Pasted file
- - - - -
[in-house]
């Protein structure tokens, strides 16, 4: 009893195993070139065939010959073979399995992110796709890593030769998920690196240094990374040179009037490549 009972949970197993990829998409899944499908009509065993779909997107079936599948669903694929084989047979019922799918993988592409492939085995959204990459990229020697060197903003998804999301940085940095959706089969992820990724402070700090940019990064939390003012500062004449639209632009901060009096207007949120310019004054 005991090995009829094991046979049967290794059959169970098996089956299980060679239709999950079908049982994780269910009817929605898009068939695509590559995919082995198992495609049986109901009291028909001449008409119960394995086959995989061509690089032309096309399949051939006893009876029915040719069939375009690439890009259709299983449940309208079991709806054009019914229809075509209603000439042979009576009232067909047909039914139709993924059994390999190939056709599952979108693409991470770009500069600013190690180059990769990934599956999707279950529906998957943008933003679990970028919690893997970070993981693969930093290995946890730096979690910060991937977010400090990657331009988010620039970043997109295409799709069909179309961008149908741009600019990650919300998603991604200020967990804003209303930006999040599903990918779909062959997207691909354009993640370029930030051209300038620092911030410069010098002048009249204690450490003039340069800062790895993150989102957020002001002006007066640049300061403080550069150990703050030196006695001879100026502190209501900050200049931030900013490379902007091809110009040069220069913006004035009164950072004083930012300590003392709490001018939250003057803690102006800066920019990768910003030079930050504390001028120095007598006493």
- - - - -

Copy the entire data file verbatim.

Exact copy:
[in-house]
């Protein structure tokens, strides 16, 4: 009893195993070139065939010959073979399995992110796709890593030769998920690196240094990374040179009037490549 009972949970197993990829998409899944499908009509065993779909997107079936599948669903694929084989047979019922799918993988592409492939085995959204990459990229020697060197903003998804999301940085940095959706089969992820990724402070700090940019990064939390003012500062004449639209632009901060009096207007949120310019004054 005991090995009829094991046979049967290794059959169970098996089956299980060679239709999950079908049982994780269910009817929605898009068939695509590559995919082995198992495609049986109901009291028909001449008409119960394995086959995989061509690089032309096309399949051939006893009876029915040719069939375009690439890009259709299983449940309208079991709806054009019914229809075509209603000439042979009576009232067909047909039914139709993924059994390999190939056709599952979108693409991470770009500069600013190690180059990769990934599956999707279950529906998957943008933003679990970028919690893997970070993981693969930093290995946890730096979690910060991937977010400090990657331009988010620039970043997109295409799709069909179309961008149908741009600019990650919300998603991604200020967990804003209303930006999040599903990918779909062959997207691909354009993640370029930030051209300038620092911030410069010098002048009249204690450490003039340069800062790895993150989102957020002001002006007066640049300061403080550069150990703050030196006695001879100026502190209501900050200049931030900013490379902007091809110009040069220069913006004035009164950072004083930012300590003392709490001018939250003057803690102006800066920019990768910003030079930050504390001028120095007598006493």